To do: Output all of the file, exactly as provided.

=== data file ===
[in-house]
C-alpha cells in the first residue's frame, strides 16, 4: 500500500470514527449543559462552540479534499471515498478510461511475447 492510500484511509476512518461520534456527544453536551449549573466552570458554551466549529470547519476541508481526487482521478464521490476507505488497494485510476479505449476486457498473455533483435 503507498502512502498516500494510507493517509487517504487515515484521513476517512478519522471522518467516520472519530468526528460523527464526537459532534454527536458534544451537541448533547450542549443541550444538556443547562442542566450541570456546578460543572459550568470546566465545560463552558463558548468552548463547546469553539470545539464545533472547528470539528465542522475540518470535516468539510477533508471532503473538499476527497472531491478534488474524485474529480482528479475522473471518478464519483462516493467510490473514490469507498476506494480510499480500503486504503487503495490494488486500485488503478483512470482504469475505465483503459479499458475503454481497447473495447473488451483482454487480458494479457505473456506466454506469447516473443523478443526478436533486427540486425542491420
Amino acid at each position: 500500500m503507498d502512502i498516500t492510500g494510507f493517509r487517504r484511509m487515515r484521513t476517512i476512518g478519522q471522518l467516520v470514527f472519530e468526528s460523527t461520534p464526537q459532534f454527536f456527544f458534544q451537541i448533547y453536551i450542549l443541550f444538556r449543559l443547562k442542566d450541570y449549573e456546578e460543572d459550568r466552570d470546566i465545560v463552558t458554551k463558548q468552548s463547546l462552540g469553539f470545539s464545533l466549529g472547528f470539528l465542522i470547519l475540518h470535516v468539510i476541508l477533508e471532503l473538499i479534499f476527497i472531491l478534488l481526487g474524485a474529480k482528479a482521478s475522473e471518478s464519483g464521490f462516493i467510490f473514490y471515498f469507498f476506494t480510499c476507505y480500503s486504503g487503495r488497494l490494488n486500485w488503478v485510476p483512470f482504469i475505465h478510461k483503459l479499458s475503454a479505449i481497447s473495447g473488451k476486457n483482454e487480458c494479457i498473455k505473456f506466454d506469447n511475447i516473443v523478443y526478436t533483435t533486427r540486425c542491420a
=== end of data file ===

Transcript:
[in-house]
C-alpha cells in the first residue's frame, strides 16, 4: 500500500470514527449543559462552540479534499471515498478510461511475447 492510500484511509476512518461520534456527544453536551449549573466552570458554551466549529470547519476541508481526487482521478464521490476507505488497494485510476479505449476486457498473455533483435 503507498502512502498516500494510507493517509487517504487515515484521513476517512478519522471522518467516520472519530468526528460523527464526537459532534454527536458534544451537541448533547450542549443541550444538556443547562442542566450541570456546578460543572459550568470546566465545560463552558463558548468552548463547546469553539470545539464545533472547528470539528465542522475540518470535516468539510477533508471532503473538499476527497472531491478534488474524485474529480482528479475522473471518478464519483462516493467510490473514490469507498476506494480510499480500503486504503487503495490494488486500485488503478483512470482504469475505465483503459479499458475503454481497447473495447473488451483482454487480458494479457505473456506466454506469447516473443523478443526478436533486427540486425542491420
Amino acid at each position: 500500500m503507498d502512502i498516500t492510500g494510507f493517509r487517504r484511509m487515515r484521513t476517512i476512518g478519522q471522518l467516520v470514527f472519530e468526528s460523527t461520534p464526537q459532534f454527536f456527544f458534544q451537541i448533547y453536551i450542549l443541550f444538556r449543559l443547562k442542566d450541570y449549573e456546578e460543572d459550568r466552570d470546566i465545560v463552558t458554551k463558548q468552548s463547546l462552540g469553539f470545539s464545533l466549529g472547528f470539528l465542522i470547519l475540518h470535516v468539510i476541508l477533508e471532503l473538499i479534499f476527497i472531491l478534488l481526487g474524485a474529480k482528479a482521478s475522473e471518478s464519483g464521490f462516493i467510490f473514490y471515498f469507498f476506494t480510499c476507505y480500503s486504503g487503495r488497494l490494488n486500485w488503478v485510476p483512470f482504469i475505465h478510461k483503459l479499458s475503454a479505449i481497447s473495447g473488451k476486457n483482454e487480458c494479457i498473455k505473456f506466454d506469447n511475447i516473443v523478443y526478436t533483435t533486427r540486425c542491420a